Paul Kopsick was trying to slip the Elvis Presley record back into its cardboard sleeve, but the LP just wouldn’t go. Paul had bought the record — Elvis’s first album, released in March 1956 — at an estate sale in Falls Church, Va., in 2015. He peered into the sleeve and saw that something was getting in the way. He reached in and pulled out a letter, neatly folded in half but torn and fraying at the edges.
The first mention of Elvis Presley in The Washington Post was on Dec. 23, 1955. Syndicated entertainment columnist Dorothy Kilgallen had a brief blurb about “a 19-year-old country and Western warbler from Nashville, Tenn. (so help us), named Elvis Presley.”
Kilgallen marveled that RCA Victor had given Presley $40,000 in cash and a brand-new convertible to sign a recording contract. So help us.
Over the next year, the singer’s name appeared more frequently. “Like him or not,” wrote Post music columnist Eddie Gallaher in June 1956, Presley “is the major new record fad to come along this year.”
Many people didn’t like Presley. “He mangles songs; his voice is flat; and his face is the epitome of pouting imbecility,” wrote a Post reader.
A teenager shot back that adults weren’t supposed to like teenage music anyway. “Is it just that you have not found another way to criticize young people?” wrote the teenager.
Paul unfolded the letter. Typed on Washington Post and Times Herald letterhead, and dated Jan. 25, 1957, it read:
“I, B. Arline Oakley, the undersigned, being of nearly sound mind and very sound body, do hereby agree not to play the record known as ‘Elvis Presley’ in the presence of George E. Minot Jr. without his express approval. If I violate this agreement, the aforementioned Minot has my permission to break said record over my head.”
Written in pencil at the bottom were the initials “BAO.” And underneath that, also in pencil: “To Pat & Shirley — What have I done!! —GM.”
In 1957, Billie Arline Oakley was working at The Washington Post and Times Herald, as The Post was called then after absorbing a failing paper. She’d lived lots of places as a girl — Puerto Rico, Guam, Hawaii, New Jersey — and had studied journalism at Texas Christian University in Fort Worth.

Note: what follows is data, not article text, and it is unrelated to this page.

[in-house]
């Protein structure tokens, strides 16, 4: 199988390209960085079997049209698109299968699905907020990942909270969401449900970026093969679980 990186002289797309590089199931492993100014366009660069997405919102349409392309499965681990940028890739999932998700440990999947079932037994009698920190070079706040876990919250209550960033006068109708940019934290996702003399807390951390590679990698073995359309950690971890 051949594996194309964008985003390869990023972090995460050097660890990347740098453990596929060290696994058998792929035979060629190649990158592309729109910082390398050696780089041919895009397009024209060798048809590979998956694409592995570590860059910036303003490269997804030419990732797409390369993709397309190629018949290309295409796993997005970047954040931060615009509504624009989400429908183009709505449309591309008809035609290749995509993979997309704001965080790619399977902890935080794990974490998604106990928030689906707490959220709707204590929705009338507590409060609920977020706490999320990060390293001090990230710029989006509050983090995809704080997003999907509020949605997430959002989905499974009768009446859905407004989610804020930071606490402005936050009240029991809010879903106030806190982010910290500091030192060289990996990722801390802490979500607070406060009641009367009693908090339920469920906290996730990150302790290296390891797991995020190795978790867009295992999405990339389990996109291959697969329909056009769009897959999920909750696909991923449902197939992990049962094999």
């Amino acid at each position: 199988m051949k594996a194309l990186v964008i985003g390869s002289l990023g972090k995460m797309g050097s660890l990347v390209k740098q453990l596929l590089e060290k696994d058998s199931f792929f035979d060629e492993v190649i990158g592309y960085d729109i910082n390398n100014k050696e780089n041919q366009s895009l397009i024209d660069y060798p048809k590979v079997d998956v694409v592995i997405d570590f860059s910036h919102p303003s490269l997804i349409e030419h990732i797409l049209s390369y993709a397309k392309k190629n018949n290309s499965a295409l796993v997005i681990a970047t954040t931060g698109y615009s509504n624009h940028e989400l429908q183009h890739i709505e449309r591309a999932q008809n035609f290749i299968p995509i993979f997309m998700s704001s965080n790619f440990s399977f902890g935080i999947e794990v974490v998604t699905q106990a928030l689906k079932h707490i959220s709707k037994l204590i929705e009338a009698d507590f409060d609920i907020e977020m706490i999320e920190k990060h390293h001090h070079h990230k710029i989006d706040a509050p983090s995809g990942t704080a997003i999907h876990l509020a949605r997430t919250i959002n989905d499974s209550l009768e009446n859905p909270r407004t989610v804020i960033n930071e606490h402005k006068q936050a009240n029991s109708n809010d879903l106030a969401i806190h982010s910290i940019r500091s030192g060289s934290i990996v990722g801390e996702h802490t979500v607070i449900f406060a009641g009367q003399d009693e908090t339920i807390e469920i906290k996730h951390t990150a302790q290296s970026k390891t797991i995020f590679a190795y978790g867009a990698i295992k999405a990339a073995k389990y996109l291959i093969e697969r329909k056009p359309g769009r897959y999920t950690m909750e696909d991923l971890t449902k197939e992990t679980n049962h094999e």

Arline wanted to be like Brenda Starr, the reporter in the comics, but she suspected she didn’t have what it took — the “strength,” she called it. She did some cub reporting, but her job was answering phones on the city desk.
Sometimes Arline would be sent on what were called “picture runs,” picking up photos from the news agencies around town and dropping them off at The Post’s picture desk. That’s where she met George Minot Jr., who wrote captions and who dreamed of being a great journalist, like his father, who was managing editor of the Boston Herald.
Before too long, George asked Arline out. On their very first date, they joked that they should go to Ellicott City, Md., and elope. They didn’t, but George would often hang out at the Foggy Bottom apartment Arline shared with her roommates, Pat and Shirley.
George was always joking, so he decided to tease Arline with the Elvis Presley record he’d bought for her, typing up a silly release and making her sign it. But look at the wording: “and very sound body.” You could see where this was going.
B. Arline Oakley and George E. Minot Jr. were married on May 25, 1957, at Little Falls United Presbyterian Church. They moved into a house in Falls Church. Arline stayed home to raise a family: a boy and a girl. George became a sportswriter. For years he covered the Washington Senators for The Post. When that team moved away — twice! — he covered the Baltimore Orioles.
George retired from The Post in 1984, after 34 years at the paper. He and Arline doted on their grandchildren. When George’s health got poor, the couple moved to Iowa to be near their son. George died there on March 16, 2015. He was 87.
What they didn’t take with them to Iowa was sold at an estate sale. Paul Kopsick bought the Elvis Presley album and, intrigued by the note inside, wrote to a Washington Post columnist about it.
“Oh, I haven’t thought about that in a long time,” Arline Minot, 83, said over the phone.
“He’d always tease me about everything,” she said of George, her husband of 57 years. “I’d tease him back. He passed away a year and half ago. I guess I’ll never get over it.”
Arline remembered the Elvis Presley album. “That had ‘Blue Suede Shoes’ on it,” she said.
“Time really goes by fast,” she said. “I’m supposed to be an old lady now but I don’t feel like one.”
Sometimes she feels like a 23-year-old young woman with a new record from her boyfriend.
For previous columns, visit washingtonpost.com/johnkelly.